Degrees of Justice

Understanding the need for climate change mitigation in Canada

The climate we experience results from complex chemical, physical, and biological processes that interact with complicated social and political structures. As creatures and citizens of both ecological and political societies, our impact extends to all organisms with whom we share the safe harbor of Earth’s climate.

Climate change is a tragically urgent public justice issue that requires immediate action.

Faith calls us to pursue justice with humility: currently the costs and consequences of climate change are inequitably distributed between and within our climatic community. People of faith can – and should – be a voice for climate justice.

As we look to the election and December’s crucial climate summit that will quickly follow, it is clear that we need Canadian leadership on climate policy.

“We agree that deep cuts in global emissions are required… to hold the increase in global temperature below 2 degrees Celsius, and take action to meet this objective consistent with science and on the basis of equity.”

—The Copenhagen Accord, December 2009.

Climate Change 101

What is climate?

Weather refers to atmospheric conditions over a short period of time: minutes to weeks. Climate refers to atmospheric conditions over a long period of time: years to centuries.

Is climate changing?

Yes. The Intergovernmental Panel on Climate Change (IPCC) reports that Earth’s average surface temperature has increased by roughly 0.85°C since the industrial revolution. This is concerning because although earth’s climate has always fluctuated, the rate of climate change has increased dramatically due to human activity as societies have industrialized.

Why is climate changing?

Greenhouse gases (GHGs) in the atmosphere absorb some of the solar energy entering and exiting Earth’s atmosphere. These gases then “transfer” this energy to the other gases, effectively heating up the atmosphere.

GHGs are good! They exist naturally to help keep the Earth warm enough to support life. Recently, however, concentrations of GHGs in the atmosphere have surpassed the levels of natural variability that can be assimilated by Earth systems. This quantity of atmospheric GHGs is a problem.

The IPCC reports that 78% of the increase in greenhouse gas emissions observed between 1970 and 2010 can be attributed to increased combustion of fossil fuels and industrial processes driven by economic and population growth.

Why is 2°C the global target?

Limiting an increase in average global surface temperature to less than 2°C since industrialization would maintain a window of “safe operating space” for humanity. Beyond this range we risk triggering abrupt and irreversible changes in physical or ecosystems like strong sea level rise and the collapse of marine ecosystems.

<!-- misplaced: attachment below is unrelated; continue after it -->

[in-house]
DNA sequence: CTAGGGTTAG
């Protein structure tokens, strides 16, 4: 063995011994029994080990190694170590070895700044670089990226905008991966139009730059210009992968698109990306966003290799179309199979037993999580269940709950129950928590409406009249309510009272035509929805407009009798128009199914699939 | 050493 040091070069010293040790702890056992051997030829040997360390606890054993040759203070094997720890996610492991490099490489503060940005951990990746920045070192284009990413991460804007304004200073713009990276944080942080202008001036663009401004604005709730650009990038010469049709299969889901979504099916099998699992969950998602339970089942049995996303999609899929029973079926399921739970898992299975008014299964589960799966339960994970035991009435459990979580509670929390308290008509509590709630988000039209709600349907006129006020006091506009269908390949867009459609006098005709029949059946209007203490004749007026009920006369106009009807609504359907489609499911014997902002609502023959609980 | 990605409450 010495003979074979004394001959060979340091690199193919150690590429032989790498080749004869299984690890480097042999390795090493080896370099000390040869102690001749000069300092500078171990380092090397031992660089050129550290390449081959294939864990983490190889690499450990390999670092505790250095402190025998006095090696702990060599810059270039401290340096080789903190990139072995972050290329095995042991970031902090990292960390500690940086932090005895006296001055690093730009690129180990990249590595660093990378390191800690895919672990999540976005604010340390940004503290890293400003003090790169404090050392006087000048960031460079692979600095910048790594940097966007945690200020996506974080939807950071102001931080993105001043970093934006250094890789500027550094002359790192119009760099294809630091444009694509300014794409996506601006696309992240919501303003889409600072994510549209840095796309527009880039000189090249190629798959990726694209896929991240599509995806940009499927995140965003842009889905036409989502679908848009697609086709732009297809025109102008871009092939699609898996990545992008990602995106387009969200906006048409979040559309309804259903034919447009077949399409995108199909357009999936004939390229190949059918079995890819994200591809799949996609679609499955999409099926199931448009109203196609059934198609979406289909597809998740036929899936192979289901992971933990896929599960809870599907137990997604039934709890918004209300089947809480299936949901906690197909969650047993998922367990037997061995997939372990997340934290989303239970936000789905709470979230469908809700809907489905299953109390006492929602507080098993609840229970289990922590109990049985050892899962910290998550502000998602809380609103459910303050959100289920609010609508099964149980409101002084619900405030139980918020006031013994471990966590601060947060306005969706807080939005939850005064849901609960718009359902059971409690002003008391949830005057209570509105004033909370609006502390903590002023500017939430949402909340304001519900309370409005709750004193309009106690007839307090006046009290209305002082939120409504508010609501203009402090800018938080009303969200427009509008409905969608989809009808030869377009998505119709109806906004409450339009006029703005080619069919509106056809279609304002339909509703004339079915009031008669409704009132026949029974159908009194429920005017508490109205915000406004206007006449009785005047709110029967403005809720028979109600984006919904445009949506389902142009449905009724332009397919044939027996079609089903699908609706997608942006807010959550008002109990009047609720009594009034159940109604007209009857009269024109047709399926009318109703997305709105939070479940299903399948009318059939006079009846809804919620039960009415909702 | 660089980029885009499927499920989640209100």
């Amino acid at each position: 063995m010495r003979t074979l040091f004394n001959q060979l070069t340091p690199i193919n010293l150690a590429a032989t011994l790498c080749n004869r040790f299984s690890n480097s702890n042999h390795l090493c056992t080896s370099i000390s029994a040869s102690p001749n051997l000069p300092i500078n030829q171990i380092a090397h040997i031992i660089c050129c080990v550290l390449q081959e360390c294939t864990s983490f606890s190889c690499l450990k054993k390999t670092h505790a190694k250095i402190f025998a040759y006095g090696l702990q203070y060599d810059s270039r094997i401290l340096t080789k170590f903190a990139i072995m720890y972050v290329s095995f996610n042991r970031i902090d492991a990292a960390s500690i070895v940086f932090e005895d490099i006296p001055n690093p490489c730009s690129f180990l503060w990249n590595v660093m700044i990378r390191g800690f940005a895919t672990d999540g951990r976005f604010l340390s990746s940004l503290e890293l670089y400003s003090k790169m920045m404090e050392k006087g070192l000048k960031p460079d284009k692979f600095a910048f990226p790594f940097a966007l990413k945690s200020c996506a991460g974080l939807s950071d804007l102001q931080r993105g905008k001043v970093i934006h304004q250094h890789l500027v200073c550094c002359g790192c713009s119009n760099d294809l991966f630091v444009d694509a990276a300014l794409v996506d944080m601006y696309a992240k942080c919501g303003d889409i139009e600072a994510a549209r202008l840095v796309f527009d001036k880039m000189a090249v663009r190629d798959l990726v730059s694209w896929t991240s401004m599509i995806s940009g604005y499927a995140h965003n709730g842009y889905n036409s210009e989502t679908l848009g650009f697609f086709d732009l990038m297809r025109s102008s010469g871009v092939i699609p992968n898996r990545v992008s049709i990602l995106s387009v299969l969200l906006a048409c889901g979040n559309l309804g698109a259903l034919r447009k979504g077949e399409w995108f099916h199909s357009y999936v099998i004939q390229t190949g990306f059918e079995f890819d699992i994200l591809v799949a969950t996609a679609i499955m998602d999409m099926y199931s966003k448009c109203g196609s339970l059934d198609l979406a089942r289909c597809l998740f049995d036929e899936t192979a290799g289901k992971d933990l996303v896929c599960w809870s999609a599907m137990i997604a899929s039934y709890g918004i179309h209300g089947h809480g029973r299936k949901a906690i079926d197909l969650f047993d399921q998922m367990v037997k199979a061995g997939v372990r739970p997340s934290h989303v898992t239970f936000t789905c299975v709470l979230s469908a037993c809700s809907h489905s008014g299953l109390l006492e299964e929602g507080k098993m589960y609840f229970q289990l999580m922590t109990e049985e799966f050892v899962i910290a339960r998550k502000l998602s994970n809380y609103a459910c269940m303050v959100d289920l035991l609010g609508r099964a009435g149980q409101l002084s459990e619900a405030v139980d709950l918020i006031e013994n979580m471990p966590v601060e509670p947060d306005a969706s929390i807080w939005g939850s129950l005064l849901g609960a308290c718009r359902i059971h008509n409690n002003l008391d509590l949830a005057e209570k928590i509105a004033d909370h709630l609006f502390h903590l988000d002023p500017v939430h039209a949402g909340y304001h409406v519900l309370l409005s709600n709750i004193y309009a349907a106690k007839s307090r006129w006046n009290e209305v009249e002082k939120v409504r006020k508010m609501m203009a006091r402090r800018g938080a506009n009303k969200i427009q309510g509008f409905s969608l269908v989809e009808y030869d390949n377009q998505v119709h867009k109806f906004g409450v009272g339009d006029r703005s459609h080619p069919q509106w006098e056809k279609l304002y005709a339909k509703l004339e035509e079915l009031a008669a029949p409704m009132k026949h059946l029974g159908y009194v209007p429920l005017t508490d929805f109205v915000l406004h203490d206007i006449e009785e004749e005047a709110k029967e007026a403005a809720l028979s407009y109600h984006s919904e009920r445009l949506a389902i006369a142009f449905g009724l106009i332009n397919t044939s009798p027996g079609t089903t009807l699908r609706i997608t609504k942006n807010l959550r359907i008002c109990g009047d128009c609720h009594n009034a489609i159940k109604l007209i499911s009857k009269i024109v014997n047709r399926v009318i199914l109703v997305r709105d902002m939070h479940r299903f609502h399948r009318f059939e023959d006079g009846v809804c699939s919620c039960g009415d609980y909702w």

The Politics of Climate Justice

Why is climate a justice issue?

Developed nations have contributed the majority of cumulative GHG emissions to date by using industrialization as a vehicle for national wealth. These emissions have placed pressure on insecure economies, largely nations in the Global South, as food and water security are increasingly threatened by rising temperatures.

How can we maintain 2°C?

The Deep Decarbonization Pathways Project (DDPP), an initiative of the UN Sustainable Development Solutions Network, states that to maintain changes within 2°C, societies must almost entirely eliminate GHG emissions by the second half of the 21st century. The DDPP calls for all nations to limit GHG emissions to 1.7 tonnes per capita by 2050. Canadians emitted 20.7 tonnes  per capita in 2013!

Canada needs to reduce its emissions by more than 90% (to 73 Megatonnes by 2050) to help keep increases in global mean surface temperature below 2°C. Only the most ambitious party commitments for 2050 come close to achieving this goal.

Our new government will join the international community at the critical climate change talks in Paris in December.

Now, as leadership is elected and international commitments are decided, is the time for Canadian people of faith to speak up for climate justice.

For More Information:

C. Bataille, D. Sawyer and R. Adamson, “Pathways to Deep Decarbonization in Canada,” CMC Research Institutes Inc., 2015.

Intergovernmental Panel on Climate Change, “Climate Change Synthesis Report,” WMO, UNEP, 2014.

J. Rockstrom, “Planetary Boundaries: Exploring the Safe Operating Space for Humanity,” Ecology and Society, vol. 14, no. 2, p. 32, 2009.

“Visualizing and Understanding the Science of Climate Change,” IUPAC, KCVS, RSC, ACS, UNESCO, FASC, [Online]. Available:


  • Miriam meandered over to Ottawa from Edmonton, Alberta, where she recently completed her B.Sc. in Environmental Studies at the King’s University with a concentration in biology and a passion for public justice. As an academic urbanite reflecting on society’s place in creation (and vice versa), Miriam’s research has ranged to include statistical analyses on the survivorship of endangered seedlings, the construction of interactive applets to communicate grade five level chemistry, an exploration of Sabbath as the solution to the ecological crisis, an evaluation of the externalities of gasoline consumption in Canada, an evaluation of youth policy and programming in Alberta, and participation in the founding of an intentional Christian community on Alberta Avenue in Edmonton. Miriam continues to find herself overwhelmed by the mysterious threads of grace that knit all existence together in shared meaning. Motivated by the conviction that human creatures should be more faithful citizens of ecological communities, she wants to see a union of environmental and social justice woven into the fabric of responsible public policy in Canada.

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